The Minister of Health, Kwaku Agyemang-Manu has disclosed that payments to the tune of $6.4 million have been made to the United Nations International Children’s Emergency Fund (UNICEF) for the supply of three key childhood vaccines that are in short supply in Ghana.
Appearing before Parliament on Thursday, March 9, to answer questions regarding the shortages, the Health Minister said some key procurement and shipping activities are part of the reasons for the delay in the supply.
Taking a question on the amount paid for the vaccines from the Member of Parliament for the Okaikoi North constituency, Theresa Awuni, the Minister disclosed that “we have made payments of about $6.4 million of the Cedi equivalent to UNICEF who supplies us the vaccines.”
He further disclosed that a large chunk of the funds for the vaccines was disbursed by the National Health Insurance Authority in tranches.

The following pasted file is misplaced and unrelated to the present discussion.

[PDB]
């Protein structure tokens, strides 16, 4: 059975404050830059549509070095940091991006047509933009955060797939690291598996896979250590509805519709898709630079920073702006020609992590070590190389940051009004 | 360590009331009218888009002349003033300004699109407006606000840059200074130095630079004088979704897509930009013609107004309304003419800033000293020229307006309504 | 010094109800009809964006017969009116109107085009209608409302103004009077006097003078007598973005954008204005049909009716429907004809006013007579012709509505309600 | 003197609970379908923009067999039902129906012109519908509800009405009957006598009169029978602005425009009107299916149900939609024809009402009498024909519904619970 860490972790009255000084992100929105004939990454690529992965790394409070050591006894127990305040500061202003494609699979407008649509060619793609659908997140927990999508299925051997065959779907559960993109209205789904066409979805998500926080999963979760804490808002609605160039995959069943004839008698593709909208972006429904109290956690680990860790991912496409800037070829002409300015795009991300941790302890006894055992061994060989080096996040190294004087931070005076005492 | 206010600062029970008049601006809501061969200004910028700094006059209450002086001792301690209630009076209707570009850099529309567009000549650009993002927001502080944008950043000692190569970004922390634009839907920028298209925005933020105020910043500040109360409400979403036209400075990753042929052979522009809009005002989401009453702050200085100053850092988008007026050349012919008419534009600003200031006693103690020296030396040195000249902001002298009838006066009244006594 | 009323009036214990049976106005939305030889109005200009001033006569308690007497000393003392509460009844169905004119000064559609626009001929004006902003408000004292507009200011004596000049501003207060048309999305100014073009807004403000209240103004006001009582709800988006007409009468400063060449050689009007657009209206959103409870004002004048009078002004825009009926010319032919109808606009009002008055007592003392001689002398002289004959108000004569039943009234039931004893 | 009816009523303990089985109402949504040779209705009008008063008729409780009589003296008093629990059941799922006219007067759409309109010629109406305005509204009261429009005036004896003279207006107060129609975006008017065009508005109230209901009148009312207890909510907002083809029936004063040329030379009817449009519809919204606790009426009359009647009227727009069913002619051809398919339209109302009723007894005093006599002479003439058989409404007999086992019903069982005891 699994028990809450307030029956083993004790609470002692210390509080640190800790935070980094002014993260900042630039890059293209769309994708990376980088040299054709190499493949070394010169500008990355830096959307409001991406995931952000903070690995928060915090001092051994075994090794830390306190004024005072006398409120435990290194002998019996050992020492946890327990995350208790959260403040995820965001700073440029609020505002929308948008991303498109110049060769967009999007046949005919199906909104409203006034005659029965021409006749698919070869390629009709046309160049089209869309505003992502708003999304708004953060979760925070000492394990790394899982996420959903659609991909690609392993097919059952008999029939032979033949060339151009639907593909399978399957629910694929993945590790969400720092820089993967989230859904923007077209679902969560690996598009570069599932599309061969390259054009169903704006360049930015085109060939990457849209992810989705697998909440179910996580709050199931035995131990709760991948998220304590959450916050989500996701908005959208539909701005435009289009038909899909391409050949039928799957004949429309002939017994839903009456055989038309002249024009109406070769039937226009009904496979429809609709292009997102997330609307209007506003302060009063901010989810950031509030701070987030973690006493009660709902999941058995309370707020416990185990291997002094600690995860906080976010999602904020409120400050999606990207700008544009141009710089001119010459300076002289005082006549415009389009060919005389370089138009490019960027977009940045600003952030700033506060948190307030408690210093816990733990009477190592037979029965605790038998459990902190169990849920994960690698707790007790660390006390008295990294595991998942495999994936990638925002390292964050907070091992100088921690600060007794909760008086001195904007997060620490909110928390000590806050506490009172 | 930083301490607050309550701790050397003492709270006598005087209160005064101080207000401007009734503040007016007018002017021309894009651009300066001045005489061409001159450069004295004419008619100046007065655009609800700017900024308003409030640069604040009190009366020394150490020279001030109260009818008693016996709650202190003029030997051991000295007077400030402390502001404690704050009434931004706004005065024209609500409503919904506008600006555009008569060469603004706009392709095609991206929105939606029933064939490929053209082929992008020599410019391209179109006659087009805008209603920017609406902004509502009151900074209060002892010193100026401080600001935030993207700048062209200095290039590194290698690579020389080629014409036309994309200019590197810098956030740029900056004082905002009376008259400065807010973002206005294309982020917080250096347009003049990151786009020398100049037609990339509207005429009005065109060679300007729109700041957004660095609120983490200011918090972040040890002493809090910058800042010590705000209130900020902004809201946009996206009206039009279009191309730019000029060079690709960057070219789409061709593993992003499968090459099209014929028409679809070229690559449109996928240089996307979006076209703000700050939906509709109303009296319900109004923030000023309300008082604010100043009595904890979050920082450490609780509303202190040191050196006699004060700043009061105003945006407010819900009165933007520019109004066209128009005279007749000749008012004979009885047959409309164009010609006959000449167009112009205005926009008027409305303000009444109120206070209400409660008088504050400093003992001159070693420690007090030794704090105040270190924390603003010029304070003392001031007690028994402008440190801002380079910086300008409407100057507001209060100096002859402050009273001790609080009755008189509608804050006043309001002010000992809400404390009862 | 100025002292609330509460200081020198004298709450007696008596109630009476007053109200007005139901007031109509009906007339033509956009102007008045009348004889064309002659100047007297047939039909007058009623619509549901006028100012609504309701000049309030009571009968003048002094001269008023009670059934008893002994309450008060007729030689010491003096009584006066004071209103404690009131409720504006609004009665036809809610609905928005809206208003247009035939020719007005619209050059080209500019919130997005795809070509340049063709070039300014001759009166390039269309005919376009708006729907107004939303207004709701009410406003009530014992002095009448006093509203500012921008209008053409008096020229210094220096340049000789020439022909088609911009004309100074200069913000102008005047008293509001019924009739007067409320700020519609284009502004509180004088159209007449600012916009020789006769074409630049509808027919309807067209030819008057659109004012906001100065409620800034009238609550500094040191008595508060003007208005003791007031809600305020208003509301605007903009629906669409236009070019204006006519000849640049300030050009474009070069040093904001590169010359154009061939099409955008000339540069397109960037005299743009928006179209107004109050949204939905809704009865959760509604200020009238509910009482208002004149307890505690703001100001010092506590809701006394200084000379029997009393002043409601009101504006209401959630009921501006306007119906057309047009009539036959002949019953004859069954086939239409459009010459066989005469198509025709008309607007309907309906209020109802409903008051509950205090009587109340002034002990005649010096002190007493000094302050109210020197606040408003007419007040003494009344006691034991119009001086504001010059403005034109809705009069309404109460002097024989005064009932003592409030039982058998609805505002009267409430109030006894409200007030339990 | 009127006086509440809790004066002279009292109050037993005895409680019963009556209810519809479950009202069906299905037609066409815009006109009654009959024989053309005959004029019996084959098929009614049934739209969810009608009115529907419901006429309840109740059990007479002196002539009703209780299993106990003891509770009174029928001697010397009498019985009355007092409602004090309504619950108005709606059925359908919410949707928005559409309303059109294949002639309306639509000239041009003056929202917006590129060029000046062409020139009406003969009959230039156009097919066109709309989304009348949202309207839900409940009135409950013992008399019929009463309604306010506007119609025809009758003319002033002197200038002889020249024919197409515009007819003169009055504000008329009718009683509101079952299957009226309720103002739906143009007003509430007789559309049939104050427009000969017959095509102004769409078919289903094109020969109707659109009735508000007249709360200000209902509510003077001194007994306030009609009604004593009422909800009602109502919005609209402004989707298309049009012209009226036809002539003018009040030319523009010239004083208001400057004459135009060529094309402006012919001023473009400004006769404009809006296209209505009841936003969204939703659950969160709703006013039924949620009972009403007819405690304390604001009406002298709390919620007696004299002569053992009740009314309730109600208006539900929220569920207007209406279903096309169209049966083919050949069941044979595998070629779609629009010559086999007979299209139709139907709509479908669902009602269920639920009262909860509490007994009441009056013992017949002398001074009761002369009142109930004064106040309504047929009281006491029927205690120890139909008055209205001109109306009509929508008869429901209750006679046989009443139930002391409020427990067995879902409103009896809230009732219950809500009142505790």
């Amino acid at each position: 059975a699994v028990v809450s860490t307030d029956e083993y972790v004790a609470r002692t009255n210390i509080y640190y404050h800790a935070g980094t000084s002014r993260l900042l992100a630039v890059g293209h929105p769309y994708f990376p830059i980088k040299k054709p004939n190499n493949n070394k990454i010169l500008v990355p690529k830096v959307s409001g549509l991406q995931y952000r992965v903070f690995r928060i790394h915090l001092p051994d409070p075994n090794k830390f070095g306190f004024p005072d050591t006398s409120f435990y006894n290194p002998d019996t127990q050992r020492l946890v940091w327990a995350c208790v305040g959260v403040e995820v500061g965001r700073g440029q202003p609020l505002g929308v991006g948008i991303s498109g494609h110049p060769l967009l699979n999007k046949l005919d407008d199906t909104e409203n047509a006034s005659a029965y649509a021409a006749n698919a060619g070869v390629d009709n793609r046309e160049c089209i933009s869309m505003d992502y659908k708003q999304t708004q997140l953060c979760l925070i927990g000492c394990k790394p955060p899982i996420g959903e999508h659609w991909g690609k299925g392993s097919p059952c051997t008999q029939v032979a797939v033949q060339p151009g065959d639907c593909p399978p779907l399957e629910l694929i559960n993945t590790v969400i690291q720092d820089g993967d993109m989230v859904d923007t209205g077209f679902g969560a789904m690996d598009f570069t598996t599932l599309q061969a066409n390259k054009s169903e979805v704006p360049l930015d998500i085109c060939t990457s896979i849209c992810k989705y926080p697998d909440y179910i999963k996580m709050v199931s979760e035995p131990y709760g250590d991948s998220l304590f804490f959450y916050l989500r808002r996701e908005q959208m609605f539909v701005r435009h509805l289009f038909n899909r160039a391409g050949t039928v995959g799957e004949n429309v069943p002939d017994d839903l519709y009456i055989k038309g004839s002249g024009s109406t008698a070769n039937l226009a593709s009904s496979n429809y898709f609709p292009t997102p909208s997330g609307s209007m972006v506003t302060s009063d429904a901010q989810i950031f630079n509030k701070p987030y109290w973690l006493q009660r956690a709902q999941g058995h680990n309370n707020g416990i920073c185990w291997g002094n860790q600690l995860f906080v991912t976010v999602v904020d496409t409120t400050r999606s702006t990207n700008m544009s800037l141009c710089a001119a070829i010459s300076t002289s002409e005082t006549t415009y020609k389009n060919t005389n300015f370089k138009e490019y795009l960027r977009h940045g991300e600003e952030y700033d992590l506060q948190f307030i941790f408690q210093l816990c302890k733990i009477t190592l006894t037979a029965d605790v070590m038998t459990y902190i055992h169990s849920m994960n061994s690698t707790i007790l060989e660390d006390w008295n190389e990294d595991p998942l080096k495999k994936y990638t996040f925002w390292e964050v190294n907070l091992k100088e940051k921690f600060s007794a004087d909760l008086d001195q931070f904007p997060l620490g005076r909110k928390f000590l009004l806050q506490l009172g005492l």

“I have a template on how these monies were released; the NHIA transferred GH¢25 million in June 2022. We also had another GH¢10.5 million in October, we had GH¢13.1 in November and the last tranche was around GH¢23 million in December. All of these totalled GH¢71.8 million, and we budgeted this amount on the basis of GH¢6 to the dollar, but we are all aware that the Cedi was not trading at that amount, so we had shortfalls in the dollar equivalence and that is what caused the delays.”
Ghana has been hit with acute childhood vaccine shortages since October 2022 which has left thousands of babies across the country unvaccinated.
The Minister failed to give a definite timeline for the supply of the vaccines.